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Rearrest Rates After Incarceration for DWI: A Comparative Study in a Southwestern U.S. County.

NCJ Number
American Journal of Public Health 92(11):1826–31. Volume: 11 Issue: 92 Dated: 2002 Pages: 1826-1831
Stephen J. Kunitz; Gill W. Woodall; Hongwei Zhao; Denise Wheeler; Robert Lillis; Everett Rogers
Date Published
6 pages

This article reports on a study that assessed a 28-day detention and treatment program’s effect on first-time offenders sentenced for driving while impaired (DWI) in a multiethnic county with high rates of alcohol-related arrests and crashes.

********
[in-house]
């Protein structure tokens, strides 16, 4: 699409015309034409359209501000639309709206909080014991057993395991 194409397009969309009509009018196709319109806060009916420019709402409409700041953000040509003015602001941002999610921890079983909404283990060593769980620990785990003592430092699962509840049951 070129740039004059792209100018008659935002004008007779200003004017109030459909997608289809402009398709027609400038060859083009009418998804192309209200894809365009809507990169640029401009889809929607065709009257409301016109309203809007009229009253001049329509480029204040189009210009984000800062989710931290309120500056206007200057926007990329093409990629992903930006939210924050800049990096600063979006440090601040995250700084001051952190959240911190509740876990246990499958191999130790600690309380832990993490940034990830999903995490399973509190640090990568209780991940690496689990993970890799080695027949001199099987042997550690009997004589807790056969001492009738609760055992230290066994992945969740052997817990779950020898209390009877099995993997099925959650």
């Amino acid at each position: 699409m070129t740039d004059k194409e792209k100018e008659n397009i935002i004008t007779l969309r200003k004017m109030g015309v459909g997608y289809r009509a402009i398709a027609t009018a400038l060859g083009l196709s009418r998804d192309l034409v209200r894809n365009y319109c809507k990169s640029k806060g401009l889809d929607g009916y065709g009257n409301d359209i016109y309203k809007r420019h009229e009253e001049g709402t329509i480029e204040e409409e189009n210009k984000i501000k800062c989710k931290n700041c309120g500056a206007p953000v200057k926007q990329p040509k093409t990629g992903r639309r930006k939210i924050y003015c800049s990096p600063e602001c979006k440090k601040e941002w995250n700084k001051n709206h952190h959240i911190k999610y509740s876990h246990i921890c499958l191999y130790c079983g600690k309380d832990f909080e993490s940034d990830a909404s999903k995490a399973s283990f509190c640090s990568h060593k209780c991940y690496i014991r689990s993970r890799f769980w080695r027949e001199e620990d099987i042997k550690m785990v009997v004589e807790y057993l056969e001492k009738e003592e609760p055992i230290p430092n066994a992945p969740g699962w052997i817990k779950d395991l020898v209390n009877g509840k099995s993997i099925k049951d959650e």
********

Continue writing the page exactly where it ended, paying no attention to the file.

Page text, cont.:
The study used comparison of baseline characteristics, survival curves of subsequent arrest, and Cox proportional hazards regression to examine probability of rearrest of those sentenced and those not sentenced to the program. The study found that the probability of not being rearrested was significantly higher for the treatment group after adjustment for covariates. At 5 years, the probability of not being rearrested for the treatment group compared to the nontreatment group was 76.6 percent vs. 59.9 percent. Overall, these results suggest that this county’s program has significantly affected rearrest rates for Native Americans, Hispanics, and non-Hispanic Whites. 3 tables and 21 references (publisher abstract modified)